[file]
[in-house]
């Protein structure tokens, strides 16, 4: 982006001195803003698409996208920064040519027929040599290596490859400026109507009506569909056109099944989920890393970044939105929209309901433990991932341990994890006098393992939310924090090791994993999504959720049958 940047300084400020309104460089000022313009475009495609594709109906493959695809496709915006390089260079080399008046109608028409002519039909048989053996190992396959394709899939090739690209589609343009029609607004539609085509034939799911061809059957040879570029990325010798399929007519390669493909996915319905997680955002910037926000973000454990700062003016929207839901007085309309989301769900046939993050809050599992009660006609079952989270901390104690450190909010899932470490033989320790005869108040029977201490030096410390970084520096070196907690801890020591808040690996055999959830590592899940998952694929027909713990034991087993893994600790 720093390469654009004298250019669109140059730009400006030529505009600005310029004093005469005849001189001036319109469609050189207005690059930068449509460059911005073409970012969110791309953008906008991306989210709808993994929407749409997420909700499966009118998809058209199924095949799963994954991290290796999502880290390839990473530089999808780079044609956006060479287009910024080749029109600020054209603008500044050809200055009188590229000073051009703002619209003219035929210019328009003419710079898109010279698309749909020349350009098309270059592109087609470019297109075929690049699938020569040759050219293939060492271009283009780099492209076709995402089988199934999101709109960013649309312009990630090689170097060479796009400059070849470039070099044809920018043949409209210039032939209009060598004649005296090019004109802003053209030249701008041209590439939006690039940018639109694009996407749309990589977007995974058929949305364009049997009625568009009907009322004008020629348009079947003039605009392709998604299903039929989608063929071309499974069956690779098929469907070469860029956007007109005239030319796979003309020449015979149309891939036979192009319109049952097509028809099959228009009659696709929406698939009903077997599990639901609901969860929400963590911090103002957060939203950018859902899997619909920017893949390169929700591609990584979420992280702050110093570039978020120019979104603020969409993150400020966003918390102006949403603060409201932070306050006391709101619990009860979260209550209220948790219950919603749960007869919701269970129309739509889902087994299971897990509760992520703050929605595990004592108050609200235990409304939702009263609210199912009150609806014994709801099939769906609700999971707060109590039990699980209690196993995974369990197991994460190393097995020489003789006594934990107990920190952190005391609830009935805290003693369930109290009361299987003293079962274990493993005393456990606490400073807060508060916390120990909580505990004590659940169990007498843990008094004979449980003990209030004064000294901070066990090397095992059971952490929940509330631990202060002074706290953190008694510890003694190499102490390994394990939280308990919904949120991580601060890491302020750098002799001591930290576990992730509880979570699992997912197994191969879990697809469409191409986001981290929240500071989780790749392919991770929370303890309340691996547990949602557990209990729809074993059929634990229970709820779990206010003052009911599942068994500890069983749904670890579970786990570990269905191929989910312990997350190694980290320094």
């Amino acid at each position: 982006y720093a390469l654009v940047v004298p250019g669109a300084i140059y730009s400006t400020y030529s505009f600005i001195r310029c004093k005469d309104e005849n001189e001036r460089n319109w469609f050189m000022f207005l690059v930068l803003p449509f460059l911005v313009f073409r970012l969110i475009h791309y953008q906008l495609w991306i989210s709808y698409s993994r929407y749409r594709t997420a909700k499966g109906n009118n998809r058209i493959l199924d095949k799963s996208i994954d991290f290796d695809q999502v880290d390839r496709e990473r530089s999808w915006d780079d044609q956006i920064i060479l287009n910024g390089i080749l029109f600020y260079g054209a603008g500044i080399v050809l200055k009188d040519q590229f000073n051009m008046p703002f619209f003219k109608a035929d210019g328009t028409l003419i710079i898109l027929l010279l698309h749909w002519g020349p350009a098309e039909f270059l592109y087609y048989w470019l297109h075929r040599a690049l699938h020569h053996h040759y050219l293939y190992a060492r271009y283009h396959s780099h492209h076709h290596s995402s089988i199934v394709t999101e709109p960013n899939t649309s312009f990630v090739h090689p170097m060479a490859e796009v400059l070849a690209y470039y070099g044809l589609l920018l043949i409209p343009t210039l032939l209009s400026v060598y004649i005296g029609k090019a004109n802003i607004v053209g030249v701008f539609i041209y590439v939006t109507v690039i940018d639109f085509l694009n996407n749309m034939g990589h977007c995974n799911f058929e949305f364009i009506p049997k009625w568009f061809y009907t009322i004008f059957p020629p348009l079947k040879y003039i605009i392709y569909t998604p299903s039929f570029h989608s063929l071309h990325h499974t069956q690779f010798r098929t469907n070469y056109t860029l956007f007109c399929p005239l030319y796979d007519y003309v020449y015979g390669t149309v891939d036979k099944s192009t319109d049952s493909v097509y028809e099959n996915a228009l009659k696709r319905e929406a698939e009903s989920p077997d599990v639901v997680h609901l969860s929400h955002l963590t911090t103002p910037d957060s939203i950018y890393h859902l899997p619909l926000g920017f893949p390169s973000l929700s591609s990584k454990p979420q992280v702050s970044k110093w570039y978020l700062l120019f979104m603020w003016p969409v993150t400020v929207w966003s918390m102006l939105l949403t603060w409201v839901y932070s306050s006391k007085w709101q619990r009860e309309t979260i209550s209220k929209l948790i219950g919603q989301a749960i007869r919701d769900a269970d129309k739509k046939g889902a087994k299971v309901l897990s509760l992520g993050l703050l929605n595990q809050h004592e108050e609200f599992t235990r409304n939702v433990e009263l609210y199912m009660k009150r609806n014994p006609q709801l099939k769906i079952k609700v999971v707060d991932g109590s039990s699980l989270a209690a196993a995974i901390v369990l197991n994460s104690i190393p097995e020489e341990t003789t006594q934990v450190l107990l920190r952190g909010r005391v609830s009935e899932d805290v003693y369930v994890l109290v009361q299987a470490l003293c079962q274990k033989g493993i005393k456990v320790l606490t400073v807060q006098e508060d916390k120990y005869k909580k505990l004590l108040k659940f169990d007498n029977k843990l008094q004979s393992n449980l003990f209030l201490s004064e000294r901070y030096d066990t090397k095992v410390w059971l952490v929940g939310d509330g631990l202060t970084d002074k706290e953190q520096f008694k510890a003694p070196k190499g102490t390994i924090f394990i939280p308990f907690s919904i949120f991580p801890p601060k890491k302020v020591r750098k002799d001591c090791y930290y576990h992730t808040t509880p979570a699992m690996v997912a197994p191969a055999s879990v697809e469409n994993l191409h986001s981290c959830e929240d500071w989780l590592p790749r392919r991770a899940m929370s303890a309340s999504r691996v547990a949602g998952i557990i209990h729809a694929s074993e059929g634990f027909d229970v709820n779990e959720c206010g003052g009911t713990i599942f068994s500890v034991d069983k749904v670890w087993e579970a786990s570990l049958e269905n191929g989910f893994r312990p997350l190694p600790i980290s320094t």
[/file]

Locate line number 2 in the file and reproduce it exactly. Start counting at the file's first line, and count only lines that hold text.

């Protein structure tokens, strides 16, 4: 982006001195803003698409996208920064040519027929040599290596490859400026109507009506569909056109099944989920890393970044939105929209309901433990991932341990994890006098393992939310924090090791994993999504959720049958 940047300084400020309104460089000022313009475009495609594709109906493959695809496709915006390089260079080399008046109608028409002519039909048989053996190992396959394709899939090739690209589609343009029609607004539609085509034939799911061809059957040879570029990325010798399929007519390669493909996915319905997680955002910037926000973000454990700062003016929207839901007085309309989301769900046939993050809050599992009660006609079952989270901390104690450190909010899932470490033989320790005869108040029977201490030096410390970084520096070196907690801890020591808040690996055999959830590592899940998952694929027909713990034991087993893994600790 720093390469654009004298250019669109140059730009400006030529505009600005310029004093005469005849001189001036319109469609050189207005690059930068449509460059911005073409970012969110791309953008906008991306989210709808993994929407749409997420909700499966009118998809058209199924095949799963994954991290290796999502880290390839990473530089999808780079044609956006060479287009910024080749029109600020054209603008500044050809200055009188590229000073051009703002619209003219035929210019328009003419710079898109010279698309749909020349350009098309270059592109087609470019297109075929690049699938020569040759050219293939060492271009283009780099492209076709995402089988199934999101709109960013649309312009990630090689170097060479796009400059070849470039070099044809920018043949409209210039032939209009060598004649005296090019004109802003053209030249701008041209590439939006690039940018639109694009996407749309990589977007995974058929949305364009049997009625568009009907009322004008020629348009079947003039605009392709998604299903039929989608063929071309499974069956690779098929469907070469860029956007007109005239030319796979003309020449015979149309891939036979192009319109049952097509028809099959228009009659696709929406698939009903077997599990639901609901969860929400963590911090103002957060939203950018859902899997619909920017893949390169929700591609990584979420992280702050110093570039978020120019979104603020969409993150400020966003918390102006949403603060409201932070306050006391709101619990009860979260209550209220948790219950919603749960007869919701269970129309739509889902087994299971897990509760992520703050929605595990004592108050609200235990409304939702009263609210199912009150609806014994709801099939769906609700999971707060109590039990699980209690196993995974369990197991994460190393097995020489003789006594934990107990920190952190005391609830009935805290003693369930109290009361299987003293079962274990493993005393456990606490400073807060508060916390120990909580505990004590659940169990007498843990008094004979449980003990209030004064000294901070066990090397095992059971952490929940509330631990202060002074706290953190008694510890003694190499102490390994394990939280308990919904949120991580601060890491302020750098002799001591930290576990992730509880979570699992997912197994191969879990697809469409191409986001981290929240500071989780790749392919991770929370303890309340691996547990949602557990209990729809074993059929634990229970709820779990206010003052009911599942068994500890069983749904670890579970786990570990269905191929989910312990997350190694980290320094």